Seminar: Novel Membranes for Improved Separations
Richard Noble, Department of Chemical & Biomolecular Engineering
University of Colorado, Boulder
Thursday, February 19, 2015
Engineering Research Center (ENGRC) 490, Tempe campus [map]
Membranes perform chemical separations generally based on their morphology (i.e., whether they are dense or porous). Dense (i.e., nonporous) membranes operate by the solution-diffusion (S-D) mechanism in which one molecular species is separated from another by the difference in their abilities to be dissolved in the membrane material and their ability to diffuse through it. The keys to designing porous membrane materials for chemical separations are the ability to generate uniform pores with the correct size on the molecular level and that are continuous across the membrane. If there is a distribution of pore sizes, most of the molecules will pass through the largest pores accessible, thereby compromising selectivity.
Because of the benefits of membrane-based chemical separations over other methods (e.g., smaller device footprints, lower energy use compared to distillation), there has been recent interest in applying membranes to new separation problems, as well as improving membrane materials used in existing separations. Consequently, there is a need for better membrane materials in general (i.e., with better selectivity, better productivity, longer life and operational stability, increased operating temperature range, use in chemically challenging environments, and the ability to adjust materials properties and performance for a given application).
We have focused our research on two material platforms that provide some advantages compared to conventional membranes. One approach is to use room temperature ionic liquids (RTILs) in various morphologies as membranes.
RTILs have unique physiochemical properties, such as negligible vapor pressure, high thermal stability, and intrinsic solubility for certain gases, which make them unique in terms of organic liquids and solvents. In comparison to conventional polymers, they perform gas separations due to solubility differences. They can be converted to polymerizable molecules. This allows promising RTILs to be prepared as membranes. Thus, they can be converted to various morphologies as membranes while maintaining the inherent selectivity of the material. These materials have all the advantages listed earlier. They can be prepared as polymer films, composite structures with ionic liquid within the structure and gels. The wide range of morphologies and chemical structures allow for finding materials that not only have the desired physicochemical properties but also the mechanical properties needed to produce viable membranes.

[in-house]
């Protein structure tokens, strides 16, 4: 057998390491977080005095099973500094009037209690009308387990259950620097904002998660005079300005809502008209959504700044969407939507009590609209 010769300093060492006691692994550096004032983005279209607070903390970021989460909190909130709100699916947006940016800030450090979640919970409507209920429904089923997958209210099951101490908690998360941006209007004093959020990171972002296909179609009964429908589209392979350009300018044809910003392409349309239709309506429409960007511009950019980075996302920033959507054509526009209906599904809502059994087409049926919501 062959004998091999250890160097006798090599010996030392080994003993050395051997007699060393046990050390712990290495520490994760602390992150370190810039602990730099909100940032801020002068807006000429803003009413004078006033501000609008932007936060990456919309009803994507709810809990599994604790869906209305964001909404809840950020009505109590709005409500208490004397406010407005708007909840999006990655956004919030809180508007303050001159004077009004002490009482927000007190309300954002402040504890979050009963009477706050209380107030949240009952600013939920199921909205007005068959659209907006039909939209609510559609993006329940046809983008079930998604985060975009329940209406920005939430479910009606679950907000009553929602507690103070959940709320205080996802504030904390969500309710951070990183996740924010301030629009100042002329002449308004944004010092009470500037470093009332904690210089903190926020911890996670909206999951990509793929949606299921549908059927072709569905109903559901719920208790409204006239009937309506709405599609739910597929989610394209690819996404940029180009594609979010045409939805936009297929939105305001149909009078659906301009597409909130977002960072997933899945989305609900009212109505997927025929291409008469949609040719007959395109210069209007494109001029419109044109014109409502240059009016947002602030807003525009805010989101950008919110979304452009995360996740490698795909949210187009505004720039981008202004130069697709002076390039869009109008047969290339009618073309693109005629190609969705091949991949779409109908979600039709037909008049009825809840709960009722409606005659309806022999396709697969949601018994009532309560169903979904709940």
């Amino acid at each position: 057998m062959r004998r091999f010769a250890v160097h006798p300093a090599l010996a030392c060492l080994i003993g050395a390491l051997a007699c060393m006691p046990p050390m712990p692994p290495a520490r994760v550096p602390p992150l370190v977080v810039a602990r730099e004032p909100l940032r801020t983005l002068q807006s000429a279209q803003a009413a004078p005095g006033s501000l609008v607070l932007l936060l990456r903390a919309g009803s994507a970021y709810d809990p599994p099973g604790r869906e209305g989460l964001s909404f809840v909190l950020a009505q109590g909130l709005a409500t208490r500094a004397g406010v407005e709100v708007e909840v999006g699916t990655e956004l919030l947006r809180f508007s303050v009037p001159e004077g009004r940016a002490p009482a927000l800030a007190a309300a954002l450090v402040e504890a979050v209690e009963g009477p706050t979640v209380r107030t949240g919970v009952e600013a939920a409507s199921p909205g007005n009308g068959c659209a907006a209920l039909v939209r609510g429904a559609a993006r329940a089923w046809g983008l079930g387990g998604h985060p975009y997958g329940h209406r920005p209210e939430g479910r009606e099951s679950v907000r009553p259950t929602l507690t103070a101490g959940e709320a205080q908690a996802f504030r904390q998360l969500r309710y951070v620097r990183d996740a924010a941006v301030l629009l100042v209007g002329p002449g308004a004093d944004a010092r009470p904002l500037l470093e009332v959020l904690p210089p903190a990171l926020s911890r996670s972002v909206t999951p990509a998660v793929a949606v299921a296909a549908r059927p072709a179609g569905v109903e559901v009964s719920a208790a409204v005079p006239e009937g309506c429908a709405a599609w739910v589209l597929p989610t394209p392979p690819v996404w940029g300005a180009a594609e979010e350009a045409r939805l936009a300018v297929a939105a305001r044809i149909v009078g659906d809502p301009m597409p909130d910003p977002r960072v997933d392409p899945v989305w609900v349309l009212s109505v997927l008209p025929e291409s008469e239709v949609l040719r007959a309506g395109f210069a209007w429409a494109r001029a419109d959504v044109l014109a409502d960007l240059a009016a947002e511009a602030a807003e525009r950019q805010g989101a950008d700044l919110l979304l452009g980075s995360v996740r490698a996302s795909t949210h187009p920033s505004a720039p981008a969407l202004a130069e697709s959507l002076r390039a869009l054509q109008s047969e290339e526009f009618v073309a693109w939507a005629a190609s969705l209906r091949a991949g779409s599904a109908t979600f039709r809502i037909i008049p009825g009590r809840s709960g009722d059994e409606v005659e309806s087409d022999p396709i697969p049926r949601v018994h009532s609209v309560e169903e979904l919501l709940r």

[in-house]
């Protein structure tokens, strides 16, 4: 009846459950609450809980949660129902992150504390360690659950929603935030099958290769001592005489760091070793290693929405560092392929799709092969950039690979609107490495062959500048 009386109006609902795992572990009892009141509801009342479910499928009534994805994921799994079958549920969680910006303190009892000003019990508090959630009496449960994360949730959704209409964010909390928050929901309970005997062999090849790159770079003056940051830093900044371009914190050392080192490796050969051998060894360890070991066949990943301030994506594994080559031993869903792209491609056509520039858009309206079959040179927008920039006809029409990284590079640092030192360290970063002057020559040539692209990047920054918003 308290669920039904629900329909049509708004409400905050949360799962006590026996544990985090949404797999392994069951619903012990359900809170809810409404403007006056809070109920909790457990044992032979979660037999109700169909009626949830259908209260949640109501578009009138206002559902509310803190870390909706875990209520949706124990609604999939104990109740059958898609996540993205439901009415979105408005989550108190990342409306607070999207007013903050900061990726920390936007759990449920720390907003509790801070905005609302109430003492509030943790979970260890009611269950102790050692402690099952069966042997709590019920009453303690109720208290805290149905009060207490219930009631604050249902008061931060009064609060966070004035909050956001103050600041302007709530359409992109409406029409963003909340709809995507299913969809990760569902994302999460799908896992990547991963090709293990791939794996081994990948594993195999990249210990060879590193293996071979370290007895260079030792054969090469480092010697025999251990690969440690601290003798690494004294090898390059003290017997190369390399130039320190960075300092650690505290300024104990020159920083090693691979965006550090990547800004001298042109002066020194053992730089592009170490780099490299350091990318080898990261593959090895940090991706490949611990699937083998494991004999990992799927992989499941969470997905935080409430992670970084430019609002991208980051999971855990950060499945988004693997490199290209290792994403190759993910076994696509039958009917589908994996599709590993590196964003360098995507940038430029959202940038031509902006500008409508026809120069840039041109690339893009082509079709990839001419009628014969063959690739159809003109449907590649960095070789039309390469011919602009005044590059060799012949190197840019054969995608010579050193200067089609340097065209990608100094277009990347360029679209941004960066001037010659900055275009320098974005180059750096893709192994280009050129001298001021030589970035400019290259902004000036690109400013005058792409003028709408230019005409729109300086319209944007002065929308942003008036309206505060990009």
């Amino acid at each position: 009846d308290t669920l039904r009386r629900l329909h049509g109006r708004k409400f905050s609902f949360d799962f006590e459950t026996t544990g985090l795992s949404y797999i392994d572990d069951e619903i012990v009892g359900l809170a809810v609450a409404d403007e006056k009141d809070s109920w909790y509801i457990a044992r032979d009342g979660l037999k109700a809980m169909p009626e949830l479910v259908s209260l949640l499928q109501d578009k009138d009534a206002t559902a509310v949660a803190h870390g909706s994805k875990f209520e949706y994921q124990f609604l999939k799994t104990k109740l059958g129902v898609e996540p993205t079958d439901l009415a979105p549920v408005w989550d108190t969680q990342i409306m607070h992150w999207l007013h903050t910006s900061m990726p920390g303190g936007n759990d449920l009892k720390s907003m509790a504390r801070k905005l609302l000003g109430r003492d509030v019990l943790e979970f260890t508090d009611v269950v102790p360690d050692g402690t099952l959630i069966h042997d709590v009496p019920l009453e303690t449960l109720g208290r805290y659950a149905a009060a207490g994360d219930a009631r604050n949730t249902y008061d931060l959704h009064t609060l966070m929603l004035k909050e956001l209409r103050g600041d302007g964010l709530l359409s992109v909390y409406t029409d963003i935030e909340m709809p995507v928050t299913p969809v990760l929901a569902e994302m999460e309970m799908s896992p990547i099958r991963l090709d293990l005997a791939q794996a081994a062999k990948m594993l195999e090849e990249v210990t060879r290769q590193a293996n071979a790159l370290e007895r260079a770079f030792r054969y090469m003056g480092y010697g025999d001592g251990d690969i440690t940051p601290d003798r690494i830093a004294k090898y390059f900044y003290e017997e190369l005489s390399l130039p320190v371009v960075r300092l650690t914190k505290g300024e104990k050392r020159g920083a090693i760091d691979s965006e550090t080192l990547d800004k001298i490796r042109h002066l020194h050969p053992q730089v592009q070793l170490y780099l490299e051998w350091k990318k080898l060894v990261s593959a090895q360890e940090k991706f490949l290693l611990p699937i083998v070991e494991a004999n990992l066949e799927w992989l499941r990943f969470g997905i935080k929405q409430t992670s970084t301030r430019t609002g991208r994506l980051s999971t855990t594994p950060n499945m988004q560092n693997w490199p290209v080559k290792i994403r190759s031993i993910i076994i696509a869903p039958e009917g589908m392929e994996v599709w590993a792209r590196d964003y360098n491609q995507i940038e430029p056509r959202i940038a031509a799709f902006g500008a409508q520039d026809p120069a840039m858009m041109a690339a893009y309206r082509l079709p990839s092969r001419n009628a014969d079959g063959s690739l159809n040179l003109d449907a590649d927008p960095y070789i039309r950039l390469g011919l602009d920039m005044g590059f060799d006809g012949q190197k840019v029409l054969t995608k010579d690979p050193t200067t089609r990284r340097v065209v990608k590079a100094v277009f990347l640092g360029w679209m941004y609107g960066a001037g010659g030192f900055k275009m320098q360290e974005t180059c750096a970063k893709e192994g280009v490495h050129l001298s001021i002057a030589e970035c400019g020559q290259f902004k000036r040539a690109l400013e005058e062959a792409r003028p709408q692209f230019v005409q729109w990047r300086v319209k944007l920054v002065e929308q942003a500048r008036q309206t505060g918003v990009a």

A second approach is the development of polymers with ordered, interconnected, sub-1-nm size pores for molecular size separation. These nanostructured polymers are made by cross-linking lyotropic liquid crystal (LLC) assemblies formed by polymerizable surfactants in the presence of water. Supported LLC polymer membranes with a type I bicontinuous cubic (QI) architecture possess a 3-D interconnected water pore system with a uniform pore size of ca. 0.75 nm. These LLC membranes are able to cleanly size-exclude hydrated salt ions and a variety of small organic solutes from water (i.e., water desalination) with good permeabilities. The water desalination/nanofiltration performance of this LLC polymer membrane is superior to that of conventional nanofiltration membranes, and close to that of commercial reverse-osmosis membranes. The relationship between the nanoscale architecture of these polymerized LLC assemblies and their separation will be discussed.